Thirty-one minutes past dawn. Mack could not afford to be hesitant. His troops might lose focus, confidence. Cindy and Samantha might retreat, fearing, or hoping, that the plan had changed. Dillon might attack or get suspicious. Mack sent the text to all of his troops. "Punch the clock, bitches!"
Silence. Sweat was dripping from Mack's nose. Still, silence. Scared at first about the fight to come, he was now scared that the attack would not start soon enough. His fears, thankfully, were relieved. He heard the obvious rattling of garbage cans and tapping against desks, perhaps too obvious. Whispers started to sound from Cityside. Nothing discernible.
The first ammonia balloon crashed forcefully against the far wall on Cityside. Mario, apparently, was really jacked up. The sounds of splattering continued in rapid succession after that. The scent of ammonia started to fill the air. From his vantage point, Mack could not see Cindy and Samantha throwing fiery debris on the left flank. He had to wait to see the first flame shoot up along the wall to the ceiling. He was stunned by the ferocity of the flame. The screams of agony and shouts of orders spread throughout Cityside just as quickly as the fire.
Mack looked back at his troops and simply nodded his head. They had all draped themselves in yellow caution tape in the hope of being able to recognize one another through the fire and smoke. They were ready. Mack charged over the barricade and everyone followed.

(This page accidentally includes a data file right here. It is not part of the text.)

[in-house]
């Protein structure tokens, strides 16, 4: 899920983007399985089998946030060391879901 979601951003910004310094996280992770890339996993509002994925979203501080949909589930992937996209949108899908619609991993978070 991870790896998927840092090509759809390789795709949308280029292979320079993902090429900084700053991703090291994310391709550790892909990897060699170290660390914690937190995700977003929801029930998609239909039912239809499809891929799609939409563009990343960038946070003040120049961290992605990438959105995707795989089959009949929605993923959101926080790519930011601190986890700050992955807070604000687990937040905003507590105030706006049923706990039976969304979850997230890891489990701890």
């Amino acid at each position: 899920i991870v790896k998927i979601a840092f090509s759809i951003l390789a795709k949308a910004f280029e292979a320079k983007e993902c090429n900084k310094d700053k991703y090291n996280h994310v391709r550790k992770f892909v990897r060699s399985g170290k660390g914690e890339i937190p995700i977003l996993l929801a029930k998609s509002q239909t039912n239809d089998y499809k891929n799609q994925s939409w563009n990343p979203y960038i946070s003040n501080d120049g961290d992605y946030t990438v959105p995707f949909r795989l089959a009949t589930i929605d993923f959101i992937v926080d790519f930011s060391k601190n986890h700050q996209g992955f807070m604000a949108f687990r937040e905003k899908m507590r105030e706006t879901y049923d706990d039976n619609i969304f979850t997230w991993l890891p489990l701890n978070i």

As expected, chaos ensued. The killing, for the most part, was easy and even on occasion welcomed by several of the enflamed Citysiders in excruciating pain. On the other hand, the intense heat and agony did cause several Cityside troops to fight with unbridled fury and complete recklessness. Casualties escalated quickly. There was no time to think. To take stock of things. Only to kill and keep killing.
Mack finally lowered his wooden spear, still breathing heavily, only because he could not see anything left moving. He noted several Riverside troops left standing behind him. That was good news certainly, but he did not have time for good news.
Mack could not feel secure in his apparent victory until he saw the body of Dillon. He continued his advance into enemy territory and stepped over the immense dead body of Bill Heller. After losing his battle to Arnold Garvey, God rest his soul, Bill was unable to move. He must have simply lain awake as the fire stalked him. Most of the fires had extinguished or were at least dying down. Still, the smoke and steam coming from the bodies made it difficult to see anything.